The most dramatic moment of the play had to be the Fall of Saigon which was shown in a flashback showing how Chris and Kim missed each other on that fateful night. An impressive stage prop, “The Helicopter” was an actual helicopter made of fiberglass that was gutted with only the front, rotor, tail light and cockpit remaining. It was tied to a steel piece that engineered its landing while large fans and lighting gave an interactive feel to what the citizens must have felt watching their country ripped apart and then seeing their hopes represented by the GI’s rushing into their ride flying away. “That’s the magic of theatre,” set designer Matt Kinley said, “Your mind fills in tbe blanks rather than everything being explicit.”

The son of an United States soldier. It was a repetitive theme at the Atlanta Conference of 1978 where children of American servicemen, many who were practically teenagers themselves, and Vietnamese women they bedded brought a complication to the conflict. Their lives were shown in an actual video presentation from that time. But the reality was they were reminders of an unpopular war and treated as vagrants ” Tre Bui-Doi” or “Dust of Life” back home. It’s three years now as Kim is in Bangkok with her son working the night club Moulin Rouge.

Engineer sends a report which falls into the hand of a former GI John (Nicolas Christopher) who, ironically almost had Kim in that brothel then,but is now a minister and is working to bring many of the Tre Bui-Doi to a better place, reuniting them with their fathers. He recognizes its Kim who is reported with child and brings the news to Chris.

He is not pleased to hear this as he has found a woman, Ellen, who has brought stability to his life as his wife. But Ellen lives with Chris’ nightmares and when Chris tells her what he has learned, she is afraid that a reunion with Kim might mean its over for them but bravely goes with Chris to Bangkok.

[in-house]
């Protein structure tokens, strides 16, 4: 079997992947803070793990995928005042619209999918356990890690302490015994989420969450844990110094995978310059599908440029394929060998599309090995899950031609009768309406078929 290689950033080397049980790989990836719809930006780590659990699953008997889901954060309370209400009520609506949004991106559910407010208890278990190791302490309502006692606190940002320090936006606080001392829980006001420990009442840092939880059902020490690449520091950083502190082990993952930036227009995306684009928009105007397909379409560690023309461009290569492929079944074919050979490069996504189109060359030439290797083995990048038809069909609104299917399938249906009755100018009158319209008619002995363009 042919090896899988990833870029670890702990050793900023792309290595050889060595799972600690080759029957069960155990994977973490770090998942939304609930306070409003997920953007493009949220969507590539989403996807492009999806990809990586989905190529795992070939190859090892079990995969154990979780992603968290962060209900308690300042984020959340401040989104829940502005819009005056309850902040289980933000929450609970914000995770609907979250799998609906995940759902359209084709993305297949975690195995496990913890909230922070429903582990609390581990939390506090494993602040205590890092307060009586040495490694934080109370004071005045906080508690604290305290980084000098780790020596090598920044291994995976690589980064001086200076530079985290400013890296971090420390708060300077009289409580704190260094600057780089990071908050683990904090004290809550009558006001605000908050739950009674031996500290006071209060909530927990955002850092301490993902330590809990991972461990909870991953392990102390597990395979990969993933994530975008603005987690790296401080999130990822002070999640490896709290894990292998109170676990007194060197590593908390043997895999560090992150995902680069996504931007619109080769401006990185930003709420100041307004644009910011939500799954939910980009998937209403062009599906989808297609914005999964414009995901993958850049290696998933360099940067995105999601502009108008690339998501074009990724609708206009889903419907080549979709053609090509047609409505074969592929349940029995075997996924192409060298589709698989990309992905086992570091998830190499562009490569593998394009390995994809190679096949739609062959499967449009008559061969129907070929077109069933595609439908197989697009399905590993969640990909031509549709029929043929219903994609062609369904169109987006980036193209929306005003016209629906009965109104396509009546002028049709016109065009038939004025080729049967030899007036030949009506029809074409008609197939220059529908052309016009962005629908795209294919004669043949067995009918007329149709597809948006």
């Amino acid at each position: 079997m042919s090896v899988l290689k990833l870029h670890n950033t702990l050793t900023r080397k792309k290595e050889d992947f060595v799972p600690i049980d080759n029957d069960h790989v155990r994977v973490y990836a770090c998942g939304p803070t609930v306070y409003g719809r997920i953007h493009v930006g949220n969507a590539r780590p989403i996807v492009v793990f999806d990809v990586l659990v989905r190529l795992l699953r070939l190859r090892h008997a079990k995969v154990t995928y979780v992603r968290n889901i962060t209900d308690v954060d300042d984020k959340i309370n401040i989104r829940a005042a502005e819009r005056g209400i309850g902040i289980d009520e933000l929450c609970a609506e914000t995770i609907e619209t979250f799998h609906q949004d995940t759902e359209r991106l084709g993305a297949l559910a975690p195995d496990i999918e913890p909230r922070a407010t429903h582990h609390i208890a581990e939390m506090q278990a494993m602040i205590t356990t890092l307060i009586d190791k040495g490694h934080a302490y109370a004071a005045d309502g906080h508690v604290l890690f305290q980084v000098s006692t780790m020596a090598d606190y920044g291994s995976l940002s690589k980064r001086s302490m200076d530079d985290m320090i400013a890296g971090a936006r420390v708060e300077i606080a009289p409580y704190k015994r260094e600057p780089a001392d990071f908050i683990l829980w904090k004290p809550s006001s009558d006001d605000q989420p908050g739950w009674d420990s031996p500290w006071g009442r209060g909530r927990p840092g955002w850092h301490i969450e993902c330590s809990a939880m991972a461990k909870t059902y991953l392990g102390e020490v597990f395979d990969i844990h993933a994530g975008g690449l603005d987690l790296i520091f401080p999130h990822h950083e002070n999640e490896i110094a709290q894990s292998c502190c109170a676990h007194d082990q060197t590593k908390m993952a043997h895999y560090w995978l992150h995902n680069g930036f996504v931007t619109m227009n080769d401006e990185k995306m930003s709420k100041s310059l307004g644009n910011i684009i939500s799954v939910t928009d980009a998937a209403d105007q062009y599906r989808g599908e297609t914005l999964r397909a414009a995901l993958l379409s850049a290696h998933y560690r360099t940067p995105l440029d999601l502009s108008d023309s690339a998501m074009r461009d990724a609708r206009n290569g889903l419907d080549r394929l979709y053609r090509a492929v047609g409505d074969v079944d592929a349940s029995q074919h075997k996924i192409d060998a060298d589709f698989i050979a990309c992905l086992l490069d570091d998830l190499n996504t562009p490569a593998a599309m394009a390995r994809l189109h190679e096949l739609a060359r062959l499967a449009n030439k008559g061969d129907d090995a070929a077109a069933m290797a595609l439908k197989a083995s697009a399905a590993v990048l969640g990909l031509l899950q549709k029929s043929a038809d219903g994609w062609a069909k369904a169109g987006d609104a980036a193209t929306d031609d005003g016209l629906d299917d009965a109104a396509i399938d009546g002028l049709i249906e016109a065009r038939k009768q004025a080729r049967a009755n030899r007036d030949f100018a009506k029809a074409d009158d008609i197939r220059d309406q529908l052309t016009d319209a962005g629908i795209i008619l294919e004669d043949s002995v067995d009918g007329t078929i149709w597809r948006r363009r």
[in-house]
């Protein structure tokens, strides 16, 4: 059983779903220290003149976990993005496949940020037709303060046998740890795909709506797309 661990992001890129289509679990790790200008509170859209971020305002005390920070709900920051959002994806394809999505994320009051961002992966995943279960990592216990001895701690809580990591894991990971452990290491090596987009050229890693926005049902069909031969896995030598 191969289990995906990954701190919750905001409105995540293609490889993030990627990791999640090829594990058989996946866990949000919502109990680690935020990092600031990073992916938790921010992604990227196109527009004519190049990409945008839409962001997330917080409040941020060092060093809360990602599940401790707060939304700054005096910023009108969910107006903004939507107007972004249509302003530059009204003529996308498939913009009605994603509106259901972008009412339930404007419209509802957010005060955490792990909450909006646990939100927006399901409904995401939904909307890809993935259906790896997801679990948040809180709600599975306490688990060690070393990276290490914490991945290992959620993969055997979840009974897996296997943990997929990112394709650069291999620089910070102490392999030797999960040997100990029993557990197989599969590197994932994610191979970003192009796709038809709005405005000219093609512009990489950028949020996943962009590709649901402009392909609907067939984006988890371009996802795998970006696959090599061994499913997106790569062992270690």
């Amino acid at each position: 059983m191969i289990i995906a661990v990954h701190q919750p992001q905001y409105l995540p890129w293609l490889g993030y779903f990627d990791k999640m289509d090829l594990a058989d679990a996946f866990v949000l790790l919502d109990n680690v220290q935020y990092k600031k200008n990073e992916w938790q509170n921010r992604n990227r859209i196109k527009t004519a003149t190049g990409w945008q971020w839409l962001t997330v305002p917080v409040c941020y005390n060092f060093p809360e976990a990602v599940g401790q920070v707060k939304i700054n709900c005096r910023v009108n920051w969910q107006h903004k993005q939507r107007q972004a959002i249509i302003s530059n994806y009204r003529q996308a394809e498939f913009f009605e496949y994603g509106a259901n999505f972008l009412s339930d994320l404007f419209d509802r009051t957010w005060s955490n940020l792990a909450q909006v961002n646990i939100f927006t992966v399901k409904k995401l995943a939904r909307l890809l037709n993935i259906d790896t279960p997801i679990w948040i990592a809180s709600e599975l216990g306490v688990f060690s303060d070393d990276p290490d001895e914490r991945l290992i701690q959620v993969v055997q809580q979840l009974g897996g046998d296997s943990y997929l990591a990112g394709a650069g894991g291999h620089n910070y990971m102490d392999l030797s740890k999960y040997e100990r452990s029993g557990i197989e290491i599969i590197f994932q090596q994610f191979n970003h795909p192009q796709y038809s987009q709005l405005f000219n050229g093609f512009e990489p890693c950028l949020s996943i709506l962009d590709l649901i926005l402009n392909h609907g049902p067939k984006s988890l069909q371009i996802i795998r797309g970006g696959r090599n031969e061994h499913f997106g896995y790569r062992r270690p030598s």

The Engineer is happier than everyone sensing his ticket to America is attached to Kim and her son and getting closer. The number “American Dream” with the Big Cadillac represented the depths of his dreams and was easily the best musical show number of the night. America has always meant unlimited dollars and parallels to many outside the United States as well as many Americans in recent years who, like Engineer suddenly saw the dollars slip out of their hands that never touched their fingers, a mirage, a dream in reality.

Kim is haunted by the dead spirit of Thuy who reminds her that this will not be a happy ending for her. She runs into Ellen looking for Chris in Room 317 and the exchange is tense. You could feel Kim’s heart tearing as she described it. She knows that she will not be Chris’ wife but she wants her son Tam to escape this place. She pours her heart into this wish. Her rendition of “Little God of my Heart” practically tore at all the heartstrings in the house.

When all the players are finally present, Kim eliminates the complications by shooting herself. Chris is beside himself in shock and sorrow as he embraces and kisses her for the final time, Ellen embraces Tam symbolizing they will bring him to be raised by them, Engineer is stunned when John stops him with hand extended. Engineer is the odd man out, closing the door shut to America forever.

No matter how many years pass from that unfortunate war that damaged two nations it’s a mistake to think that forgetting can bury the memory of what was done there. We cannot, like Pontius Pilate, wipe our hands of the blood spilled there no matter how clean the water.

The stain on a land and the thousands of Kims, Enginners, Thuys, and Tams that suffered or died should never be lost to history as well as the 55,000 Chris’ and John’s who fell thinking they would be remembered as one thing but dying often as footnotes. As we look at Syria, Afghanistan, Iraq and perhaps North Korea in the near future, we can look back to 1975 and remember. If anything Miss Saigon can be considered a triumph of the truth. It willnot allow us to forget while it entertains us.